“Each individual club would do something in the mental health field to earn points,”  Shirley said.

Club members planned special events such as a style show at Zone school—it was fun, but not a financial success.

“The people we brought weren’t flush with cash,” Shirley explained.

The fund-raising allowed the club to buy graduation presents for twins leaving high school and gifts for baby showers. Various service organizations also asked for donations.

“They all had our address,” Mardine said.

“$50 here, $50 there,” said Shirley.

The club paid for its Mother of the Year to attend the state Twins Club convention and there was often someone attending the annual festival in Twinsburg, Ohio.

One year Tokie went and won the prize for having the twins living the farthest apart—one in Alaska and one back in Northwest Ohio.

A source of help

The core purpose of the club—helping other mothers raise their twins—remained at the forefront.

“I joined in order to get help raising my twins,” Donna said. “It really helped out.”

Potty training two children at once.

Jealousy issues, such as when one child developed faster than the other.

Should twins be separated at school?

One child with athletic ability; the other twin without.

Twins with their own secret

“If someone had a question, everyone would chip in with an answer,” Shirley said.

“I had lots of questions,” Donna recalls.

She said her husband still has trouble telling their twins apart.

There was also the issue of clothing. Grandparents enjoyed buying matching clothes for the twins; Shirley remembers deliberately buying clothing that was different.

“My boys never wanted to dress alike,” Barbara said.

“The Twins Club is where God chooses the members,” Mardine said, echoing the slogan of the club, but the twins didn’t all arrive in the expected way.

Judy’s were adopted, but just like a mother of the times, she wasn’t expecting twins. She remembers the day a woman from the adoption agency arrived.

“She looked at me and said ‘I have one for you.’ Then she looked at my husband and said ‘And I’ve got one for you.’”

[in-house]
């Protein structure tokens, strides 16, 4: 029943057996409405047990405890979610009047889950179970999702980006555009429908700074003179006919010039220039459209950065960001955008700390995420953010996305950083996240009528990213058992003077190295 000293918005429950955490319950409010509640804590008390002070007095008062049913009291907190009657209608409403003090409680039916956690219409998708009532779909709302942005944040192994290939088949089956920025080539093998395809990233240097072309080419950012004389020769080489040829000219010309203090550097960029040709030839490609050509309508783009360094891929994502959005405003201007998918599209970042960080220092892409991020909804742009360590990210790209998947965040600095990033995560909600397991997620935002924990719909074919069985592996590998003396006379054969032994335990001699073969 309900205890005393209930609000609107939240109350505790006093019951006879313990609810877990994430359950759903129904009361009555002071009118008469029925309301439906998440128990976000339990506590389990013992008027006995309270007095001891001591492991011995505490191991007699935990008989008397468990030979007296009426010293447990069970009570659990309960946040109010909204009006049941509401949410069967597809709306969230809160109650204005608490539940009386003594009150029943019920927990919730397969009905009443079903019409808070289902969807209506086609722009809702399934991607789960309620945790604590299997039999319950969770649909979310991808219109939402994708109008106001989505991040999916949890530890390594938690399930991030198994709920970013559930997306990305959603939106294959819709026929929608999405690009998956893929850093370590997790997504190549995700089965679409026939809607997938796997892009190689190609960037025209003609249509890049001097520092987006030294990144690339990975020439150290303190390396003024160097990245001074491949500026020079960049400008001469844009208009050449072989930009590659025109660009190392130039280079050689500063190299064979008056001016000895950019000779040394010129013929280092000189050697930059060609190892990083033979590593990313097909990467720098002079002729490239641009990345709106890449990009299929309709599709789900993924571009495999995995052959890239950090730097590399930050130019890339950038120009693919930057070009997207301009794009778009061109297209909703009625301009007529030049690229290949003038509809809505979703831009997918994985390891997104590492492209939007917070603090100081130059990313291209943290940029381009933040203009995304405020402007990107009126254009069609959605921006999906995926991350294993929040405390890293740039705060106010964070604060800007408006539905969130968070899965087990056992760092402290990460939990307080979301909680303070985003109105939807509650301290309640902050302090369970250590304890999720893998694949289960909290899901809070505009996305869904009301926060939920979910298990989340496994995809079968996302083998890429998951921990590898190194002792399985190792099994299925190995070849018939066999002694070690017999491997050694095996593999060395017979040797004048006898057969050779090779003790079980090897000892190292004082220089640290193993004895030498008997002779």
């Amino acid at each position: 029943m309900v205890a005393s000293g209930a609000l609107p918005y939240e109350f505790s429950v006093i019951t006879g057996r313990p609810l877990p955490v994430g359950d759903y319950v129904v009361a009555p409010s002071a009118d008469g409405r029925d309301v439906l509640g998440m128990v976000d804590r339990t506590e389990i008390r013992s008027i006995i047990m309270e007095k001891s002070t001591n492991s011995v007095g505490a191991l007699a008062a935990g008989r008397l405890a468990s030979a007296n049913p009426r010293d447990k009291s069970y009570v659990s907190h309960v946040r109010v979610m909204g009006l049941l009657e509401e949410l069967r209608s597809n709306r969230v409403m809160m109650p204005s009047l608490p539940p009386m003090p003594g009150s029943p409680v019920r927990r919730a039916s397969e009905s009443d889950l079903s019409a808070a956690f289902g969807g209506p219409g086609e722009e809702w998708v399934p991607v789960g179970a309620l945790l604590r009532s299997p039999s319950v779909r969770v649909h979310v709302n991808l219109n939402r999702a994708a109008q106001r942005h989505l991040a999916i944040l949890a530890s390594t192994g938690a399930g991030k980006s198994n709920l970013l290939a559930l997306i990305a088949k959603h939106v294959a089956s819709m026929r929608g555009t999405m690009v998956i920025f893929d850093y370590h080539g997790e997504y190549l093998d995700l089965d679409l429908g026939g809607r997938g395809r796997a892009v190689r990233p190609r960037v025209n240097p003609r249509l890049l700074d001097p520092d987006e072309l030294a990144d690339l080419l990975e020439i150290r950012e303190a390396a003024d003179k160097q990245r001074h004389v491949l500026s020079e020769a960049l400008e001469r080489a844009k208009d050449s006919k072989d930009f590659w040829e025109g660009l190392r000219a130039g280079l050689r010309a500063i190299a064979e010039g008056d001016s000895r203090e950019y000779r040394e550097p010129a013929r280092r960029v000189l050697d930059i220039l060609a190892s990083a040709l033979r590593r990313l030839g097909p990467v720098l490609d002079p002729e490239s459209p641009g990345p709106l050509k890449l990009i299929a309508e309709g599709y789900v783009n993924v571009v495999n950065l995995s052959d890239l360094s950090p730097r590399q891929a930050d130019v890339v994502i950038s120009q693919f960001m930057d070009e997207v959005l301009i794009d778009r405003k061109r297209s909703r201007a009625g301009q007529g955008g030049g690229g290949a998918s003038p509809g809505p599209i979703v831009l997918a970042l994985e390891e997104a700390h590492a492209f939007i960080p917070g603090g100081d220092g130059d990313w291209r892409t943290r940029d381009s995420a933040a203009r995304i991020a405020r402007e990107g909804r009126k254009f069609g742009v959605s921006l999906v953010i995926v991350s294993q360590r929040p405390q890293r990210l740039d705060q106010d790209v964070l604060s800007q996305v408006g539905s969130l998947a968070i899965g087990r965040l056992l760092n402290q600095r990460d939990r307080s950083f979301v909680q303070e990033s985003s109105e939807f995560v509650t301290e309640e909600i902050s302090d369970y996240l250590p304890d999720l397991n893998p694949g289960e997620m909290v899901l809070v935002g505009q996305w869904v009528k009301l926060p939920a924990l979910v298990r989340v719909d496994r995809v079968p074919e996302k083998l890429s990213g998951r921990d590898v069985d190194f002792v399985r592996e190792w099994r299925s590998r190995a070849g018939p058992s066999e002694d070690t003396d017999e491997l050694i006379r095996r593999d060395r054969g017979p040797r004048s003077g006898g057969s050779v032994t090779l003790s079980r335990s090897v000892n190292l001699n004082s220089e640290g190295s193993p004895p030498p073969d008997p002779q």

Just like that, she was eligible for club membership.

That story reminded Louise Keiser of her twins’ arrival.

“I didn’t know until I got to the hospital,” she said. “They told me I had too many arms and legs kicking.”

Former member June Franks of Fayette was the only mother in the club with two sets of twins.

Those with identical twins always have stories to tell. Tokie recalls putting the names of her sons on their shirts to help the teachers tell one from the other, but the boys changed shirts. When they were older, they once changed girlfriends, and that didn’t go over too well with their dates.

“I’m still hearing stories,” Tokie said.

Those stories have been told over five decades, although now it’s only updates on how families are doing.

“We don’t have problems with our kids anymore,” Mardine said.

“But we still talk about them,” Shirley said.

Officially, the club still has officers and Fern gets the president-for-life honor.

“When no else wanted to take it, we always said that Fern will do it,” Mardine explained.

As president, Fern doesn’t have much work to do.

“Our business now is just getting together,” Shirley said.

“As you can see, we’re not as quick as we were when we joined the club,” said Judy as she walked into the Barn last week. “But we’re still good friends after all these years.”

Friendship is what keeps the club going, so long after the twins have left home.

“We’ve always just enjoyed being friends,” said Mardine.